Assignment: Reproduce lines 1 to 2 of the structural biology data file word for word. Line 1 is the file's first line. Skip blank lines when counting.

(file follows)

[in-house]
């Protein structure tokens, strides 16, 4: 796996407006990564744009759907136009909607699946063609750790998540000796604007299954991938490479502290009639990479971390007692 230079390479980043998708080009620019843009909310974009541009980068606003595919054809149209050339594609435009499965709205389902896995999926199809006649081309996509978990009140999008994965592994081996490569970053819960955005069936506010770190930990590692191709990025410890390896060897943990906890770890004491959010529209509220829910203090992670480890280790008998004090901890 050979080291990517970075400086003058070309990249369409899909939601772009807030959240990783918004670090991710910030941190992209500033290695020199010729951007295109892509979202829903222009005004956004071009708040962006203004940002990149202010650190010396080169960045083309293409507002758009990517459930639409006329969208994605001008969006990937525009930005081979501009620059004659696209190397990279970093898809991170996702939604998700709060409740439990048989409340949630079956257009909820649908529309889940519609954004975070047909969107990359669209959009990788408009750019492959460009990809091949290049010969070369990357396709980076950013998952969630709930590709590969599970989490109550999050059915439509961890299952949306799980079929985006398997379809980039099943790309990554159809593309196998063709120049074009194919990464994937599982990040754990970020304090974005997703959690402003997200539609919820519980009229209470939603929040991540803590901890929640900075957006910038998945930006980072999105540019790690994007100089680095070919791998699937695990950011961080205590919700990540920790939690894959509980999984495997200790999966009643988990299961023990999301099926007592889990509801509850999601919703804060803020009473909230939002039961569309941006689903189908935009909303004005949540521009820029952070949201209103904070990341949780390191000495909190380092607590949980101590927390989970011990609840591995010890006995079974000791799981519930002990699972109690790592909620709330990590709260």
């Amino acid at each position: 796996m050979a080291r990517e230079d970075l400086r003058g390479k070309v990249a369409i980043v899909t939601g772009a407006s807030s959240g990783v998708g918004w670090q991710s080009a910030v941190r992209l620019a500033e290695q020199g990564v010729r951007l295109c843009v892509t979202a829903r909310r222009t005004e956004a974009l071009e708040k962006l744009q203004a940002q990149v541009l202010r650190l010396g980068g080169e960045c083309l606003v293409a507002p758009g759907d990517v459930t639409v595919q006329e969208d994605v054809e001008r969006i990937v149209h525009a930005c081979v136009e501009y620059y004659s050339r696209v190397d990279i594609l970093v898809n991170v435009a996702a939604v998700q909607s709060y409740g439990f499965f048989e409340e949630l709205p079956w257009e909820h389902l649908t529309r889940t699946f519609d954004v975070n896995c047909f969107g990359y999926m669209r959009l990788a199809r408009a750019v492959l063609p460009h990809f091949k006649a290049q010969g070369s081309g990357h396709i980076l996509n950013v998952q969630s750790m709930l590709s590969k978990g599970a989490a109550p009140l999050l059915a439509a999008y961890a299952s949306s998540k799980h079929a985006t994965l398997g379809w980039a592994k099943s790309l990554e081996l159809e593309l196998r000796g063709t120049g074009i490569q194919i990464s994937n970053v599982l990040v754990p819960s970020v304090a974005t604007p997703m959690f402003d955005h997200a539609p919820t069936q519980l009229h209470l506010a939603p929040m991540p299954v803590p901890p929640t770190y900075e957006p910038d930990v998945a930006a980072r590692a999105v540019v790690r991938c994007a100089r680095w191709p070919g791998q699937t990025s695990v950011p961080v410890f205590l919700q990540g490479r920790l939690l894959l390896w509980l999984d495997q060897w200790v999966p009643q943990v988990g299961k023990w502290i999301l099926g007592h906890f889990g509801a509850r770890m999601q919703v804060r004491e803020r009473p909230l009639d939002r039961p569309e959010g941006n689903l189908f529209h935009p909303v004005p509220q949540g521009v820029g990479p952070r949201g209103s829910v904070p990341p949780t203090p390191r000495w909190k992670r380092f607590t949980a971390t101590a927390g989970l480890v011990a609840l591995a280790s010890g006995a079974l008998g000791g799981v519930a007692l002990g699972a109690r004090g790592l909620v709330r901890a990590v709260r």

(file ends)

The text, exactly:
[in-house]
């Protein structure tokens, strides 16, 4: 796996407006990564744009759907136009909607699946063609750790998540000796604007299954991938490479502290009639990479971390007692 230079390479980043998708080009620019843009909310974009541009980068606003595919054809149209050339594609435009499965709205389902896995999926199809006649081309996509978990009140999008994965592994081996490569970053819960955005069936506010770190930990590692191709990025410890390896060897943990906890770890004491959010529209509220829910203090992670480890280790008998004090901890 050979080291990517970075400086003058070309990249369409899909939601772009807030959240990783918004670090991710910030941190992209500033290695020199010729951007295109892509979202829903222009005004956004071009708040962006203004940002990149202010650190010396080169960045083309293409507002758009990517459930639409006329969208994605001008969006990937525009930005081979501009620059004659696209190397990279970093898809991170996702939604998700709060409740439990048989409340949630079956257009909820649908529309889940519609954004975070047909969107990359669209959009990788408009750019492959460009990809091949290049010969070369990357396709980076950013998952969630709930590709590969599970989490109550999050059915439509961890299952949306799980079929985006398997379809980039099943790309990554159809593309196998063709120049074009194919990464994937599982990040754990970020304090974005997703959690402003997200539609919820519980009229209470939603929040991540803590901890929640900075957006910038998945930006980072999105540019790690994007100089680095070919791998699937695990950011961080205590919700990540920790939690894959509980999984495997200790999966009643988990299961023990999301099926007592889990509801509850999601919703804060803020009473909230939002039961569309941006689903189908935009909303004005949540521009820029952070949201209103904070990341949780390191000495909190380092607590949980101590927390989970011990609840591995010890006995079974000791799981519930002990699972109690790592909620709330990590709260």